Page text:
The grandest backstory, however, is undoubtedly attached to the Songzi Laifeng Bridge, which was originally constructed in 1637. According to legend, a phoenix flew over the bridge and decided to rest on it just as it was being completed. Once the bridge was finished, the local couple living near the bridge gave birth to a son, so the bridge was named “Songzi Laifeng” or “Gifting a Son, Phoenix Arriving” Bridge. Nowadays, couples flock to Xitang in order to visit this lucky bridge, as they believe it will bless them with children.
Alongside these decorative bridges, Xitang is famed for its elaborate covered corridors, which were designed to shelter pedestrians from inclement weather. In essence, they are simply lanes with roofs, which are typically constructed from bricks or wood and covered in black tiles. Altogether, there is nearly 1,000-metres (3,300 ft.) worth of covered corridors in Xitang, with each one having been elegantly decorated with carvings or murals. Long benches have been arranged along the riverside under some of these covered corridors, so that people can rest and admire the view without fear of getting caught out by the pouring rain or burnt by the searing sun!
If you want to experience the beauty of the river first-hand, you can hire a Wupeng boat and take a leisurely cruise throughout Xitang. The word “wupeng” means “black awning” and refers to the traditional boats that have been used as a means of transport in the town for centuries. Nowadays, they are predominantly used by visitors for sightseeing, although they occasionally carry joyful bridal parties on the way to their wedding.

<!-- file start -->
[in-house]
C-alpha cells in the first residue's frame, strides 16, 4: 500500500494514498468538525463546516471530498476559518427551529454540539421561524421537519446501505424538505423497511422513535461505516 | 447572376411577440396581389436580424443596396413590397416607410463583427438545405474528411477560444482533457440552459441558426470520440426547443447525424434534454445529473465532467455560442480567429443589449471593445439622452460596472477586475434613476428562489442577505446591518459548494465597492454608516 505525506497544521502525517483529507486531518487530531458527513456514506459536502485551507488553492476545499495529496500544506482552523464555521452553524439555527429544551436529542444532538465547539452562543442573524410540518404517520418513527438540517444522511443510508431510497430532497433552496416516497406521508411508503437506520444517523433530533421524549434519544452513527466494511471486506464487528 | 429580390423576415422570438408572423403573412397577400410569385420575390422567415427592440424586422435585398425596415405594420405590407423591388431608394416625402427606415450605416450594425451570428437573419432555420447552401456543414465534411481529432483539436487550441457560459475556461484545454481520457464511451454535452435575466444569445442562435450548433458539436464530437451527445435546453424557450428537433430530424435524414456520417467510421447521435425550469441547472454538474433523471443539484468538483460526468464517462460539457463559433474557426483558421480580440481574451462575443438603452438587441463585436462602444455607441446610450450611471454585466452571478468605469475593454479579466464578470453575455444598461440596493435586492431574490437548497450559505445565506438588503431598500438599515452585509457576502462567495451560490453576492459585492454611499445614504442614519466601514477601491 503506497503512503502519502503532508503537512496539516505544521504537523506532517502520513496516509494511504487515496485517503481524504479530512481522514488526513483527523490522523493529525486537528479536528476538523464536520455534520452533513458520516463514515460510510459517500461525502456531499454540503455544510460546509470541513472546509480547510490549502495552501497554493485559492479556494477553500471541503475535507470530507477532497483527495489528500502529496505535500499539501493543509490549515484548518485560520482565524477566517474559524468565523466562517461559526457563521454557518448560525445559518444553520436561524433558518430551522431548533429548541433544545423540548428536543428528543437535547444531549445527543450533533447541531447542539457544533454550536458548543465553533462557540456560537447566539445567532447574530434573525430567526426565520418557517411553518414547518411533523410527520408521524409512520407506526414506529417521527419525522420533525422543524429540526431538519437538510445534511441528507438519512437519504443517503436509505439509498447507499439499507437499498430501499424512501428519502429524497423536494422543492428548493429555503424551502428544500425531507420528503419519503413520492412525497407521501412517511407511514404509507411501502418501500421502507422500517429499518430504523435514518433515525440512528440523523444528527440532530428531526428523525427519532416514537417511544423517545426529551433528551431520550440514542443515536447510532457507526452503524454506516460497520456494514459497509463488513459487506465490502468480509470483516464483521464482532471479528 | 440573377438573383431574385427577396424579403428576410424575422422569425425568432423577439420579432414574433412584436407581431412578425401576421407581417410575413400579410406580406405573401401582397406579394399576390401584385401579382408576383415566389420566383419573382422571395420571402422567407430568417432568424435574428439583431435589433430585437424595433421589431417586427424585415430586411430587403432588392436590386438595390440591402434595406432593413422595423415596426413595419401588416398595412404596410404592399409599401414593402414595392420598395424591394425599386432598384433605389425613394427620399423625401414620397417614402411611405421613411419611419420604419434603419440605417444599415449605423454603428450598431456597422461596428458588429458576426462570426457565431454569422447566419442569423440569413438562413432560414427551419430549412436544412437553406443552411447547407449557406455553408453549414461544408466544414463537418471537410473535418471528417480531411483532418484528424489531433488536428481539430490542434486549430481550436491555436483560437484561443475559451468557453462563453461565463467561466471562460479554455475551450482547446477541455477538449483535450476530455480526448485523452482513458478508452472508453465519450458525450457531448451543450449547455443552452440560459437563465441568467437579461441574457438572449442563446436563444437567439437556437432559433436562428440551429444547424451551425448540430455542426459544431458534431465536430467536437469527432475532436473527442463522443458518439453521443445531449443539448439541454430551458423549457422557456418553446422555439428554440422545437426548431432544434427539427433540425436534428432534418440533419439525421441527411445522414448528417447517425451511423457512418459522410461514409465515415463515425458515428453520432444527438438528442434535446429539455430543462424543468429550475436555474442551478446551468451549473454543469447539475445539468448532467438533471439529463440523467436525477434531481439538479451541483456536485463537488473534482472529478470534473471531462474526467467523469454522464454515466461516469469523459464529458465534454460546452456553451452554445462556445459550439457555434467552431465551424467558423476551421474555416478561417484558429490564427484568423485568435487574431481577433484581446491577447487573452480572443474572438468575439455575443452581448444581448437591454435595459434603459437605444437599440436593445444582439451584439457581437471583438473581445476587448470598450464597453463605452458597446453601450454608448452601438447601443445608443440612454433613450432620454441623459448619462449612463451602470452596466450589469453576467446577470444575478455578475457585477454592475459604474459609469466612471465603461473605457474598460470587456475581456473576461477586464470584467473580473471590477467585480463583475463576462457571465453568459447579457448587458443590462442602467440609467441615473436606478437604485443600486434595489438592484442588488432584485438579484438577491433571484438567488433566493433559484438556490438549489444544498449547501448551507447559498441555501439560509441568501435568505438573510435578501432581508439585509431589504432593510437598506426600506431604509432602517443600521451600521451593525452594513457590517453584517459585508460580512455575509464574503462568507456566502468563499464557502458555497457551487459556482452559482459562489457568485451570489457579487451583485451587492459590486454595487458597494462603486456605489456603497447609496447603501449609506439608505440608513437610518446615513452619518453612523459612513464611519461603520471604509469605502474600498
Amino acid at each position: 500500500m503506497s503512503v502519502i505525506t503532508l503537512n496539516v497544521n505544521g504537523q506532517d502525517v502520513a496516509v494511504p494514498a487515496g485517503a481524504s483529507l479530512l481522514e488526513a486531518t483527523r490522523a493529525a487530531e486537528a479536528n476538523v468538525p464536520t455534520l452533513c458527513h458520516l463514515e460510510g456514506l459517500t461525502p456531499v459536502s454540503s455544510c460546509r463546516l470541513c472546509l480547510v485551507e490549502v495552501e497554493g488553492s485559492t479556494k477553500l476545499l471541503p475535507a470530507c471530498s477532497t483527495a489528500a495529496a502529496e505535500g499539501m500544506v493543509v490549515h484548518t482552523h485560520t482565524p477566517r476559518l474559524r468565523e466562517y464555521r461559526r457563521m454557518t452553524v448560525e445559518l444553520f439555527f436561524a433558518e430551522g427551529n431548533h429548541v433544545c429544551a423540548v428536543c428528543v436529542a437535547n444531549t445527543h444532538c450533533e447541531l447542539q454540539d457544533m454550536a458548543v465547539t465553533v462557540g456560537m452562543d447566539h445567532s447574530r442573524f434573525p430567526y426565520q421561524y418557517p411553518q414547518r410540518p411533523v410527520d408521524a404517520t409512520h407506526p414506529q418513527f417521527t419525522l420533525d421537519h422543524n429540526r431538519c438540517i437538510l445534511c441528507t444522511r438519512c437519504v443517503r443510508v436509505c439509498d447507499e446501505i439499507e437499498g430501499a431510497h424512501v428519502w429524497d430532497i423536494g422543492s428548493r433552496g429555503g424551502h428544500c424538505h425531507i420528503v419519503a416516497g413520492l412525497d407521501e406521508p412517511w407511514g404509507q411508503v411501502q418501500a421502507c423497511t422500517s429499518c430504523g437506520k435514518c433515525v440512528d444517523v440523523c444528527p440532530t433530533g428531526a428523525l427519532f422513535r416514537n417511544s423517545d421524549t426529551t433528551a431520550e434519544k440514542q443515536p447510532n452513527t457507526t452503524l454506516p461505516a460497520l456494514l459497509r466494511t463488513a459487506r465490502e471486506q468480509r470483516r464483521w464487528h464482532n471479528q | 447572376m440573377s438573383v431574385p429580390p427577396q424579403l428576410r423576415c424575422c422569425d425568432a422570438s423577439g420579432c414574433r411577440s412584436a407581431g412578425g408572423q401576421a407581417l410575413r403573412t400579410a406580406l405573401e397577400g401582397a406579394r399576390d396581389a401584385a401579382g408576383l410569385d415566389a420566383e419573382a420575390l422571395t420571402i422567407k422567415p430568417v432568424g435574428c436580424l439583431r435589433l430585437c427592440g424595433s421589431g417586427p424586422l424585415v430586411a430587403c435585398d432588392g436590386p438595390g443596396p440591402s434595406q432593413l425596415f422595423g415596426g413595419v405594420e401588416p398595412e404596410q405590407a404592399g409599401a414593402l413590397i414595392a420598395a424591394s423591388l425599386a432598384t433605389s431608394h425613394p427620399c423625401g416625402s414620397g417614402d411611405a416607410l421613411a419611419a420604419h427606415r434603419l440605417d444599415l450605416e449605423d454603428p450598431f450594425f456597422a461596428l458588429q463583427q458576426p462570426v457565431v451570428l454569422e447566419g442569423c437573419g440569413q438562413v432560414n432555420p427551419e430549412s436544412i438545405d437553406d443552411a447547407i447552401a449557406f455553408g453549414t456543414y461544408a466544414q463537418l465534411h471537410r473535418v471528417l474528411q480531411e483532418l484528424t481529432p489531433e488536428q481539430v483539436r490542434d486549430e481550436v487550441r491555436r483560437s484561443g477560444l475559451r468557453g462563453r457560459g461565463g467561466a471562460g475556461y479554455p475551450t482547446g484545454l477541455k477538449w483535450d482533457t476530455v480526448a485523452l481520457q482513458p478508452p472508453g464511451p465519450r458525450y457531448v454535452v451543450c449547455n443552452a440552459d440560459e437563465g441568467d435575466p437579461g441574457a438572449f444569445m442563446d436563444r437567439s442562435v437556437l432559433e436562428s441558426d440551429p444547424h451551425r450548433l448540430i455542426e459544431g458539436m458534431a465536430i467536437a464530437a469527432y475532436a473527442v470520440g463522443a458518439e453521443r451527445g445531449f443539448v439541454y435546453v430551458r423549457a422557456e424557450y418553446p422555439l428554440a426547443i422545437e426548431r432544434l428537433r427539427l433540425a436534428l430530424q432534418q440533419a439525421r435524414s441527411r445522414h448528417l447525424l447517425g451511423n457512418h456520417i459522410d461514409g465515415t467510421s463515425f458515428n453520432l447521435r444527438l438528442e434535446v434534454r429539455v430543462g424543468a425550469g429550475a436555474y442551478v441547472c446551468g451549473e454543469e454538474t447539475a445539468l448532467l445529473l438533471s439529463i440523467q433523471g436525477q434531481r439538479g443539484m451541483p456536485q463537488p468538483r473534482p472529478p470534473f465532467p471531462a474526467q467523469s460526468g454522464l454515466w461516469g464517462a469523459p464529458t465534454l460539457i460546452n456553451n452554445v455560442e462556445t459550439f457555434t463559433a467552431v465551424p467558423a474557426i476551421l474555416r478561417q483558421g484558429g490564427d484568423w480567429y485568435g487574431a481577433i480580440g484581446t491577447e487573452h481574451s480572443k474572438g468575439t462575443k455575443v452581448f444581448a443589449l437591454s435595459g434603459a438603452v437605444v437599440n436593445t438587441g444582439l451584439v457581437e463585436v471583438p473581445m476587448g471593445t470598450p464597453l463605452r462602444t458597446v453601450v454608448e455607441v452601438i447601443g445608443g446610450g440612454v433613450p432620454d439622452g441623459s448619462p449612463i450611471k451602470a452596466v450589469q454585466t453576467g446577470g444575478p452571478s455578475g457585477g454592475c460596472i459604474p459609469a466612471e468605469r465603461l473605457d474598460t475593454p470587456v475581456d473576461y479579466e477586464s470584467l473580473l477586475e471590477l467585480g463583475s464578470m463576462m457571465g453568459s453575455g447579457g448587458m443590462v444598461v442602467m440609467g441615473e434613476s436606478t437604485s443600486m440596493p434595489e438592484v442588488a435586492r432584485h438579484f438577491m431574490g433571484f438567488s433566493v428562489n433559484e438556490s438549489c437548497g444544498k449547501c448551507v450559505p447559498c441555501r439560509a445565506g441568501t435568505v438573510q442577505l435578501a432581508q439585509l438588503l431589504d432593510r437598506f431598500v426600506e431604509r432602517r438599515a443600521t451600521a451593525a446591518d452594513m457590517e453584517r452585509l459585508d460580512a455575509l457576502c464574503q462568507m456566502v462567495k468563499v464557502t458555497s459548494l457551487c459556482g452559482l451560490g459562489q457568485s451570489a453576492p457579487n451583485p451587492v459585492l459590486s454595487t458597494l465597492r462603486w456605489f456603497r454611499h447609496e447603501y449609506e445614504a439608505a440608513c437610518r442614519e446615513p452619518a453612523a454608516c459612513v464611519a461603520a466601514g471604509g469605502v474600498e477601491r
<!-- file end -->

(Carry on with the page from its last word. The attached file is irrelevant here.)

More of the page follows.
Getting lost among the labyrinthine lanes of Xitang is simply part of the charm and the town’s careful layout means that you’ll always find your way back to somewhere recognisable. The most distinctive of these lanes is known as “Shipi” or “Stone Skin” Lane, which is so-named because the slabs used to construct the lane are only about 3 centimetres (approx. 1 in.) in width. The lane itself is also incredibly narrow, with widths ranging from 1-metre (3 ft. 3 in.) at its widest to 0.8-metre (2 ft. 7 in.) at its narrowest. For this reason, only one person is able to pass through Shipi Lane at any given time. It was originally constructed during the Ming Dynasty and enclosed on either side by two high walls, giving the lane its notoriously narrow appearance.
Alongside its scenic beauty, Xitang is home to a handful of traditional gardens, the most famous of which are the Zui Garden and the West Garden. Located at Tawan Street, the Zui Garden dates back to the Ming Dynasty and is made up of a succession of five courtyards, within which are delicate rockworks, paintings, and carefully arranged plants. The main courtyard boasts the most delightful attraction of all: a tiny bridge made of bricks that is largely ornamental but can accommodate one person at a time. The garden is so-named for the Zuijingtang (醉经堂) or “Hall of Intoxicating Books,” which was built by a prominent Qing calligrapher and painter named Wang Zhixi. His works are still exhibited throughout the garden that provided him with countless years of inspiration.